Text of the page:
Systems which are no longer commercially available must be marked with the supplement "(Historical System)". <SystemUnderTest><Node><Hardware><Historical>
Please see OSG Policy section 2.3.5 on SUT Availability for Historical Systems http://www.spec.org/osg/policy.html#s2.3.5

7.2.3 Form Factor

The form factor for this system <SystemUnderTest><Node><Hardware><FormFactor>.
In multi-node configurations, this is the form factor for a single node. For rack-mounted systems, specify the number of rack units. For blades, specify "Blade". For other types of systems, specify "Tower" or "Other".

7.2.4 CPU Name

A manufacturer-determined processor formal name. <SystemUnderTest><Node><Hardware><CPU><Name>
Trademark or copyright characters must not be included in this string. No additional information is allowed here, e.g. turbo boost frequency or hardware threads.
Examples:

  • AMD Opteron 6370P
  • Fujitsu SPARC64 X+
  • IBM POWER8
  • Intel Xeon E5-2660 v3
  • Oracle SPARC M7

7.2.5 CPU Frequency (MHz)

The nominal (marked) clock frequency of the CPU, expressed in megahertz. <SystemUnderTest><Node><Hardware><CPU><FrequencyMHz>.
If the CPU is capable of automatically running the processor core(s) faster than the nominal frequency and this feature is enabled, then this additional information must be listed here, at least the maximum frequency and the use of this feature.
<SystemUnderTest><Node><Hardware><CPU><TurboFrequencyMHz>,
<SystemUnderTest><Node><Hardware><CPU><TurboMode>
Furthermore if the enabled/disabled status of this feature is changed from the default setting this must be documented in the System Under Test Notes field <SystemUnderTest><Notes><Note>.
Example:
2900 MHz (up to 3600 MHz), turbo mode enabled

7.2.6 Number of CPU Sockets (available / populated)

This field is divided into 2 parts separated by a slash. The first part gives the number of available CPU sockets and the second part the number of sockets populated with a CPU chip as used for this SERT result.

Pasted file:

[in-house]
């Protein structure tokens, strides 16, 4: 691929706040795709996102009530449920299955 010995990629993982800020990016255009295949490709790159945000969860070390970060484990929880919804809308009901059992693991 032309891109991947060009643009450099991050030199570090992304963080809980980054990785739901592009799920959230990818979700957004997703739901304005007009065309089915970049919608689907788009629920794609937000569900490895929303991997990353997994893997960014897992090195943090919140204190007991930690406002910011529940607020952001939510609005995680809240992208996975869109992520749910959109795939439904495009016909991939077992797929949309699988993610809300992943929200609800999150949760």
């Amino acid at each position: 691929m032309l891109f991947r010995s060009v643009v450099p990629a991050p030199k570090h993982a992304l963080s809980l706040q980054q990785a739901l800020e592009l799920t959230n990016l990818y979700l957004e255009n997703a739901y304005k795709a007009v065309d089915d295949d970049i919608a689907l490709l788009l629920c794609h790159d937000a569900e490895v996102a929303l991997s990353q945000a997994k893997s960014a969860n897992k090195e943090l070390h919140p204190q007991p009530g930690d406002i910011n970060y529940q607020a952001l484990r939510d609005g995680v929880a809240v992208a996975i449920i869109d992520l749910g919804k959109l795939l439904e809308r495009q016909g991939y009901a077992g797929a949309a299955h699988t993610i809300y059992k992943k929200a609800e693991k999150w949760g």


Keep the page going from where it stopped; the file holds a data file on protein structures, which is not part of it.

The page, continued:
<SystemUnderTest><Node><Hardware><AvailableSockets>
<SystemUnderTest><Node><Hardware><CPU><PopulatedSockets>

7.2.7 CPU(s) enabled

The CPUs that were enabled and active during the test run, displayed as the number of cores <SystemUnderTest><Node><Hardware><CPU><Cores> the number of processors <SystemUnderTest><Node><Hardware><CPU><PopulatedSockets> and the number of cores per processor <SystemUnderTest><Node><Hardware><CPU><CoresPerChip>.

7.2.8 Number of NUMA Nodes

The number of Non-Uniform Memory Access (NUMA) nodes usesd for this SERT test <SystemUnderTest><Node><Hardware><NumaNodes>.
Typically this is equal to the number of populated sockets times 1 or 2 depending on the CPU architecture.

7.2.9 Hardware Threads / Core

The total number of active hardware threads for this SERT test and the number of harware threads per core given in paranthesis <SystemUnderTest><Node><Hardware><CPU><HardwareThreadsPerCore>.

7.2.10 Primary Cache

Description (size and organization) of the CPU's primary cache. This cache is also referred to as "L1 cache" <SystemUnderTest><Node><Hardware><CPU><Cache><Primary>.

7.2.11 Secondary Cache

Description (size and organization) of the CPU's secondary cache. This cache is also referred to as "L2 cache" <SystemUnderTest><Node><Hardware><CPU><Cache><Secondary>.

7.2.12 Tertiary Cache

Description (size and organization) of the CPU's tertiary, or "L3" cache <SystemUnderTest><Node><Hardware><CPU><Cache><Tertiary>.